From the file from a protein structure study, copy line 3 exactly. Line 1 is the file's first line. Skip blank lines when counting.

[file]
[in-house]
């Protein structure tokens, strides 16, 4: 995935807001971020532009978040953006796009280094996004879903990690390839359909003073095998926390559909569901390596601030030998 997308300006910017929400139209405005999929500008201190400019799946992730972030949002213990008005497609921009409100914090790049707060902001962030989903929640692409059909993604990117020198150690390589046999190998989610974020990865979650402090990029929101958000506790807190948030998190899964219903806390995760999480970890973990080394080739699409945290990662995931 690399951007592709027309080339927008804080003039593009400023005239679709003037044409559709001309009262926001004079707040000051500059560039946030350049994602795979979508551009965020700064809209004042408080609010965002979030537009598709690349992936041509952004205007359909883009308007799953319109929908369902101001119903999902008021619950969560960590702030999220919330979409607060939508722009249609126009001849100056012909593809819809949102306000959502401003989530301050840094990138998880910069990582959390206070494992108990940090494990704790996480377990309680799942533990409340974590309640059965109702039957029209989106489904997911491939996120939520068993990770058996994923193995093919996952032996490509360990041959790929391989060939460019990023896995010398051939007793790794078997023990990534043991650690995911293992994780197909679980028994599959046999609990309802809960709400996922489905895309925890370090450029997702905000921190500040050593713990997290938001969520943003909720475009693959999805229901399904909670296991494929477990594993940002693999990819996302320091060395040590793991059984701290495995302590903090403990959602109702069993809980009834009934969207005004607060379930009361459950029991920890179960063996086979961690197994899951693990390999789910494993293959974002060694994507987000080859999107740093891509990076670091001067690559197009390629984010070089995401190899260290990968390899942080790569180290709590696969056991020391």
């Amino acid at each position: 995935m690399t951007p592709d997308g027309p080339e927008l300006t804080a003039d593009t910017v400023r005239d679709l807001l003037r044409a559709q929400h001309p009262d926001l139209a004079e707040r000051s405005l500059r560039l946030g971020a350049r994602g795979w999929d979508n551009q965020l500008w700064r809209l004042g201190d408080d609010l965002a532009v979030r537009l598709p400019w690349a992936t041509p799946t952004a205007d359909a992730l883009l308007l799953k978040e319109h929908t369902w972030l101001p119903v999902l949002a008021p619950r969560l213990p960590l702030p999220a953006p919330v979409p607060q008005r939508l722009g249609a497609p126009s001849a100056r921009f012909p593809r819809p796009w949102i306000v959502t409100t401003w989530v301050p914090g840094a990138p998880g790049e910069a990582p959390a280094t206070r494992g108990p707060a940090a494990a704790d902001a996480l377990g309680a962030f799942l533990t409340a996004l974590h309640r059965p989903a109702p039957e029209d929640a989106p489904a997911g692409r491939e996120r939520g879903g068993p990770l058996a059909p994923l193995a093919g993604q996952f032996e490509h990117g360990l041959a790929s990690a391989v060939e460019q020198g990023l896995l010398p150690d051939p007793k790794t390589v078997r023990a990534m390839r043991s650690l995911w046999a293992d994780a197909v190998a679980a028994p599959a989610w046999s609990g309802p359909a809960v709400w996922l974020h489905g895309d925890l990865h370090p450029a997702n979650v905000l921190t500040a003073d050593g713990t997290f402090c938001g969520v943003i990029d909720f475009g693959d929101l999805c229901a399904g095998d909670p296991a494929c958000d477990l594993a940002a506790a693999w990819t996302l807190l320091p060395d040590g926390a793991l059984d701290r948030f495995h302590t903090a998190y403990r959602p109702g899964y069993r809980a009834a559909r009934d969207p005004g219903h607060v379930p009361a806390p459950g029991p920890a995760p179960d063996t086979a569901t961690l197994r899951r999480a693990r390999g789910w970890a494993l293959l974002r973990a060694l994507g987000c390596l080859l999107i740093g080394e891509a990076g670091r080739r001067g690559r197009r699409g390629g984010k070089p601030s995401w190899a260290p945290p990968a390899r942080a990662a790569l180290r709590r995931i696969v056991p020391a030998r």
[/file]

């Amino acid at each position: 995935m690399t951007p592709d997308g027309p080339e927008l300006t804080a003039d593009t910017v400023r005239d679709l807001l003037r044409a559709q929400h001309p009262d926001l139209a004079e707040r000051s405005l500059r560039l946030g971020a350049r994602g795979w999929d979508n551009q965020l500008w700064r809209l004042g201190d408080d609010l965002a532009v979030r537009l598709p400019w690349a992936t041509p799946t952004a205007d359909a992730l883009l308007l799953k978040e319109h929908t369902w972030l101001p119903v999902l949002a008021p619950r969560l213990p960590l702030p999220a953006p919330v979409p607060q008005r939508l722009g249609a497609p126009s001849a100056r921009f012909p593809r819809p796009w949102i306000v959502t409100t401003w989530v301050p914090g840094a990138p998880g790049e910069a990582p959390a280094t206070r494992g108990p707060a940090a494990a704790d902001a996480l377990g309680a962030f799942l533990t409340a996004l974590h309640r059965p989903a109702p039957e029209d929640a989106p489904a997911g692409r491939e996120r939520g879903g068993p990770l058996a059909p994923l193995a093919g993604q996952f032996e490509h990117g360990l041959a790929s990690a391989v060939e460019q020198g990023l896995l010398p150690d051939p007793k790794t390589v078997r023990a990534m390839r043991s650690l995911w046999a293992d994780a197909v190998a679980a028994p599959a989610w046999s609990g309802p359909a809960v709400w996922l974020h489905g895309d925890l990865h370090p450029a997702n979650v905000l921190t500040a003073d050593g713990t997290f402090c938001g969520v943003i990029d909720f475009g693959d929101l999805c229901a399904g095998d909670p296991a494929c958000d477990l594993a940002a506790a693999w990819t996302l807190l320091p060395d040590g926390a793991l059984d701290r948030f495995h302590t903090a998190y403990r959602p109702g899964y069993r809980a009834a559909r009934d969207p005004g219903h607060v379930p009361a806390p459950g029991p920890a995760p179960d063996t086979a569901t961690l197994r899951r999480a693990r390999g789910w970890a494993l293959l974002r973990a060694l994507g987000c390596l080859l999107i740093g080394e891509a990076g670091r080739r001067g690559r197009r699409g390629g984010k070089p601030s995401w190899a260290p945290p990968a390899r942080a990662a790569l180290r709590r995931i696969v056991p020391a030998r």